peak monarch migration

I found this one and a few others fueling up across the street just now. Higher than usual numbers are traveling south through the eastern U.S., and apparently avoiding the dry Midwest on their way to Mexico. Let’s hope they make it, despite an even longer trip.

© 2012 S. D. Stewart

spotlight on bobolinks!

© 2010 Andrea Westmoreland

Male Bobolink in breeding plumage, Lake Woodruff National Wildlife Refuge, Volusia County, Florida.

Image Courtesy of Andrea Westmoreland, licensed under Creative Commons

Somewhere in a field just north and west of here a bobolink sings. If I quiet my mind enough I can almost hear it, even though I’ve so far only heard recordings. Sometimes called rice bird, butter bird, skunk blackbird, or meadow-wink, the male bobolink sings a jubilant song that has frequently been likened to the robotic voice of R2D2 in the Star Wars films. Unique in many ways, the bobolink is one of only a few species that goes through a complete molt of its feathers twice each year. The male bobolink in its breeding plumage is a most striking bird! Yet through molting for the winter it comes to resemble the much drabber female.

Twice each year, bobolinks undertake one of the longest migrations of any songbird. They winter in central South America and spend their breeding season in the northern United States and parts of southern Canada. Originally a prairie-dwelling species of the Midwestern U.S., bobolinks adapted to breeding on agricultural land and were thus able to expand their summer range. Once killed by the thousands by rice farmers in the southeast U.S., these birds are now considered to be beneficial to American farmers due to their primarily insect-based diet during the breeding season. However, loss of farmland and changes in agricultural practices over the years have led to a steep decline in bobolink nesting habitat. Meanwhile, on their wintering grounds, a shift toward rice production has made the bobolink an enemy of South American farmers. Regrettably they are not protected there by law as they have been in the United States since the Migratory Bird Act of 1918. In the past bobolinks were also served as food in restaurants, and continue to be a delicacy in Jamaica, where they earned their “butter bird” nickname, a reference to the heavy fat content of the birds when they arrive there on stopovers during their long migration.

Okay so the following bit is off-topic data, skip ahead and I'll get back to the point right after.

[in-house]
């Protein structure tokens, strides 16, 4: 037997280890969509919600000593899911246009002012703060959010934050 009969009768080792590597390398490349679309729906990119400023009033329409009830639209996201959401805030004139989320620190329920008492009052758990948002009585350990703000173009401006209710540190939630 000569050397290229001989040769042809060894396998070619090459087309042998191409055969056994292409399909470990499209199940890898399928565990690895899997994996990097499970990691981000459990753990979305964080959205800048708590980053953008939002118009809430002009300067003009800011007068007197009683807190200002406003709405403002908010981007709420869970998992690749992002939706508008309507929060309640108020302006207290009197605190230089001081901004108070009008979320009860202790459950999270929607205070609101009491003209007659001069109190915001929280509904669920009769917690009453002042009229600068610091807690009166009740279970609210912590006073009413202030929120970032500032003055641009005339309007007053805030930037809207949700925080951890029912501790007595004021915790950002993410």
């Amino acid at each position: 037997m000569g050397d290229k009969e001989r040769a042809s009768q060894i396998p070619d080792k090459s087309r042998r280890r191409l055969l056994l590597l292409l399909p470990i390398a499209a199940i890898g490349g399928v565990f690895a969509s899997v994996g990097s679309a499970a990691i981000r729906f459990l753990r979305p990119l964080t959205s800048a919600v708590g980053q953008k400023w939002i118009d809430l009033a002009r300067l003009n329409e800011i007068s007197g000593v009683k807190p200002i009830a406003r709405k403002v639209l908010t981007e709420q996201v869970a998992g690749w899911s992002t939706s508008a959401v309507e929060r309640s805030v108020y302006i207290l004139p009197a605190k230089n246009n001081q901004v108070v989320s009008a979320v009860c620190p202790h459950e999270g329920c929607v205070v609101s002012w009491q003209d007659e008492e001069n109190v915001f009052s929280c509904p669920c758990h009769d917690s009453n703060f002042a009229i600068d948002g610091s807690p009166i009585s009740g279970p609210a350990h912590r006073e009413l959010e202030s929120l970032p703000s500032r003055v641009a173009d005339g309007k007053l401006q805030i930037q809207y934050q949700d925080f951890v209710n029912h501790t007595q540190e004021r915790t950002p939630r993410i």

The bobolink has long been a nemesis bird of mine, along with a few other field-dwelling species. As one who rarely travels far to watch birds, I am restricted to what habitat is nearby. Unfortunately, appropriate field habitat is not plentiful in my usual birding grounds. Searching for field birds also typically involves a lot of driving around and pulling off on narrow road shoulders in an effort to catch glimpses of species that seem to thrive on playing hide-and-seek in the shelter of their grassy living quarters. This is not my preferred method of birding. That said, there have been recent reports of bobolinks northwest of here, and I may set out this weekend once again to find this elusive and intriguing bird.

shadow forecaster

The wind rises and scatters my attention span. How to greet a late January day warmed to the low 60s on the Fahrenheit scale? I feel a twinge of guilt enjoying it, knowing how unnatural it is and wondering much of this is our fault. Birds are migrating sooner, only to find food not yet abundant in their summer haunts. Southern insects are expanding their ranges northward. [Gardeners, take note!] Mother Nature’s long-established cues are failing her denizens. Are these little and not-so-little signs of impending ecological collapse? Perhaps. It would make sense. And surely we deserve it. Too long have we moved at the speed of profit, with blinders plastered to our fat heads. Our slavering consumerist jaws know no bounds. We think with our wallets, and we don’t remember any other way. We forgot how to mend and learned instead how to slide cards through readers. The problem is colossal in scale. The solutions too little, too late. So maybe all we can do now is pull up some chairs and wait for the end of this chapter of life on our planet. Bleak, perhaps, but it could just be my shadow speaking out again. Some days I let it do all my talking for me, and I just sit back and stare at the clouds.

hello october my old friend

Overhead geese honk against gun metal gray sky. I yearn to fly with them, wherever they are headed. Rooted to one spot but still rootless I remain. Is this some flaw of mine, or of my chosen substrate. And so the geese tempt me once again. The primal urge to shift with the seasons, in body as in mind. I wonder will it haunt me to the end of my allotted days.

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